By Michelle Curran in Auckland
Ten years ago, Tonga’s Kisione Manu was studying a Bachelor of Science at Palmerston North-based Massey University on a New Zealand scholarship.
After graduating, Manu returned home to teach chemistry and biology at Tonga High School, and enjoyed teaching students about his passion – science – before starting a job as a Senior Qualification Analyst at the Ministry of Education, in Nuku’alofa.
One decade later, he has travelled back in NZ to complete his Master of Education, at the familiar Massey University campus, once again through the Ministry of Foreign Affairs and Trade (MFAT) NZ Scholarship initiative.
When Manu saw the inaugural Pacific Island Scholar Alumni Network (PISAN) fono at the University of Auckland being promoted, it was a “no-brainer to attend”, he says.
“I saw it as a forum to meet other New Zealand scholars from different nations, and as an opportunity to share with others about our cultural backgrounds,” Manu says.
The PISAN Fono, facilitated by the Pacific Cooperation Foundation (PCF), got underway on Friday and concluded on Sunday, attracting approximately 150 NZ scholars.
These scholars come from the Pacific and Timor-Leste, and currently study at various North Island tertiary institutions.
Chance to connect
Speaking on the final day of the North Island fono, Manu says the event met his expectations — and offered so much more.
“I was able to surround myself with people from Samoa, Papua New Guinea, Vanuatu, Tuvalu and Kiribati and other cultures … it has been a great chance to connect with other professionals too.
“I met two scholars also studying their Master of Education at Victoria University – one from Papua New Guinea and one from Vanuatu, and I will definitely stay connected with these new friends.”
Tonga is currently trying to get tertiary providers in Tonga registered and accredited, using a system like NZQA, and it is this reason why Manu is studying in New Zealand, he says.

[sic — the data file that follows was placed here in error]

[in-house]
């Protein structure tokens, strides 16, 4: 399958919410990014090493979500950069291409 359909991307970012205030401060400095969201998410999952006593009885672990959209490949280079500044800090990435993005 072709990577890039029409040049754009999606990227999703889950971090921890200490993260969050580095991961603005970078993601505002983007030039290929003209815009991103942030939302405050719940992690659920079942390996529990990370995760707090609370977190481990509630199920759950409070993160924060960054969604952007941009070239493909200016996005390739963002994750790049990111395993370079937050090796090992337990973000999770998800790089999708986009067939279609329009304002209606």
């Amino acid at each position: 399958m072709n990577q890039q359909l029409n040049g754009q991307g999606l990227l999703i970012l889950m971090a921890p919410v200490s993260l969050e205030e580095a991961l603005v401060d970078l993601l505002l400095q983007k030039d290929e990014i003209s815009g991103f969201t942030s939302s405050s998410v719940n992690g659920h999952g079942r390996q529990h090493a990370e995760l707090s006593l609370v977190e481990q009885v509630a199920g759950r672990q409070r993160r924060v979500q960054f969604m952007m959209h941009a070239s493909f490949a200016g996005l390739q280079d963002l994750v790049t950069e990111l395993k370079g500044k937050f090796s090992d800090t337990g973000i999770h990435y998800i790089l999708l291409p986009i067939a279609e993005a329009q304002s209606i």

The new contacts he has made will enable him to compare education programmes and systems happening in the wider Pacific region, he adds.
“Ten years ago, there was no forum for scholars from different universities to interact together, and Pacific nations tended to stick together – Tongans with Tongans, Samoans with Samoans, and so on … the fono is a fantastic idea.”Kisione Manu prepares for a presentation at the weekend fono. Image: Michelle Curran/Pacific Cooperation Foundation
Throughout the three-day fono, scholars heard from keynote speakers who are both alumni – Papua New Guinea’s Noel Mobiha, an ICT and energy consultant, who has held senior management and advisory roles in PNG; and Jody Jackson-Becerra, AUT’s community engagement manager, from Samoa.
Both presenters shared their experiences of studying in NZ, and the importance of making connections and nurturing them.
For Manu, the highlight of the weekend was Jody’s presentation where she used the work of Tongan/Fijian writer and anthropologist Epeli Hau’ofa to stress the point all the Pacific scholars belong to Oceania, and this commonality can help these students to collaborate and work together to create change and progress in their region.
Scholars also attended workshops based on priority areas outlined by the Pacific Islands Forum (PIF) 2016 Communique.
They discussed topics and came up with ideas and opinions, which will be documented and presented at the PIF Leaders’ Meeting later this year in Samoa by a scholar selected from the North Island Fono, and another scholar chosen at this weekend’s South Island Fono.
On the final day of the fono, it was announced that the 2017-18 Summer Internship applications were open for NZ scholars.
The fono attendees heard from three NZ scholars, who were part of the 2016-17 Summer Internship initiative – Jeremiah Tauiliili, Ana Tupou and Marilyn Jime.
They shared their experiences as Summer Interns, and the benefits they feel they have gained from taking part in the initiative – such as improved communication skills and professionalism – and encouraged current scholars to apply for an internship.
PCF chief executive officer Laulu Mac Leauanae says it is “fantastic to see the vision” and aim of the fono come to life.
“We wanted to provide a forum where New Zealand scholars could meet other people from different universities and from all kinds of backgrounds, to make their time in New Zealand truly memorable and prosperous – the contacts made now at this fono will come into play later in life when these scholars are leading their respective countries,” Laulu says.
The PISAN Fono for scholars studying in the South Island will get underway this Friday, at the University of Canterbury, in Christchurch, and conclude on Sunday.